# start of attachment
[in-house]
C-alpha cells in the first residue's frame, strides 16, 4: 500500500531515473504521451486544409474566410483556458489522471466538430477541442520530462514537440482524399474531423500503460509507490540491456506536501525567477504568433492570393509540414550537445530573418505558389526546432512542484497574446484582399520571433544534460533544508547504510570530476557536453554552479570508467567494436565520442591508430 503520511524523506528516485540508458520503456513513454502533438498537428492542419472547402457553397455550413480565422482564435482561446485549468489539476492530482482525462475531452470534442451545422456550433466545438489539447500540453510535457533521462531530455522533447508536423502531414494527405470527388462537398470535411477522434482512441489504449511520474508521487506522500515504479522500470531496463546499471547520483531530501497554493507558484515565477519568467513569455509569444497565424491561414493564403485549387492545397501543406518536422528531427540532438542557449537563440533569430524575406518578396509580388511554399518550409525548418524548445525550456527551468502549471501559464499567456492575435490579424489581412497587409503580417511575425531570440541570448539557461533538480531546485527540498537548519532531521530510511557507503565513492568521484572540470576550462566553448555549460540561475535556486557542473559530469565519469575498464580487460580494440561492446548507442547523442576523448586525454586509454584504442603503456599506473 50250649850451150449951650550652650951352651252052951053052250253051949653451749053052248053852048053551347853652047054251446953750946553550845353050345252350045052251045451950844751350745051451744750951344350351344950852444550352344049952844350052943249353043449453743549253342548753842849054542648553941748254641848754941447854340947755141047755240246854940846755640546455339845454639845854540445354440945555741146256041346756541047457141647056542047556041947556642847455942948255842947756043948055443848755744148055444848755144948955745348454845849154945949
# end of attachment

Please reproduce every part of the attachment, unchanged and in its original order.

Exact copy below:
[in-house]
C-alpha cells in the first residue's frame, strides 16, 4: 500500500531515473504521451486544409474566410483556458489522471466538430477541442520530462514537440482524399474531423500503460509507490540491456506536501525567477504568433492570393509540414550537445530573418505558389526546432512542484497574446484582399520571433544534460533544508547504510570530476557536453554552479570508467567494436565520442591508430 503520511524523506528516485540508458520503456513513454502533438498537428492542419472547402457553397455550413480565422482564435482561446485549468489539476492530482482525462475531452470534442451545422456550433466545438489539447500540453510535457533521462531530455522533447508536423502531414494527405470527388462537398470535411477522434482512441489504449511520474508521487506522500515504479522500470531496463546499471547520483531530501497554493507558484515565477519568467513569455509569444497565424491561414493564403485549387492545397501543406518536422528531427540532438542557449537563440533569430524575406518578396509580388511554399518550409525548418524548445525550456527551468502549471501559464499567456492575435490579424489581412497587409503580417511575425531570440541570448539557461533538480531546485527540498537548519532531521530510511557507503565513492568521484572540470576550462566553448555549460540561475535556486557542473559530469565519469575498464580487460580494440561492446548507442547523442576523448586525454586509454584504442603503456599506473 50250649850451150449951650550652650951352651252052951053052250253051949653451749053052248053852048053551347853652047054251446953750946553550845353050345252350045052251045451950844751350745051451744750951344350351344950852444550352344049952844350052943249353043449453743549253342548753842849054542648553941748254641848754941447854340947755141047755240246854940846755640546455339845454639845854540445354440945555741146256041346756541047457141647056542047556041947556642847455942948255842947756043948055443848755744148055444848755144948955745348454845849154945949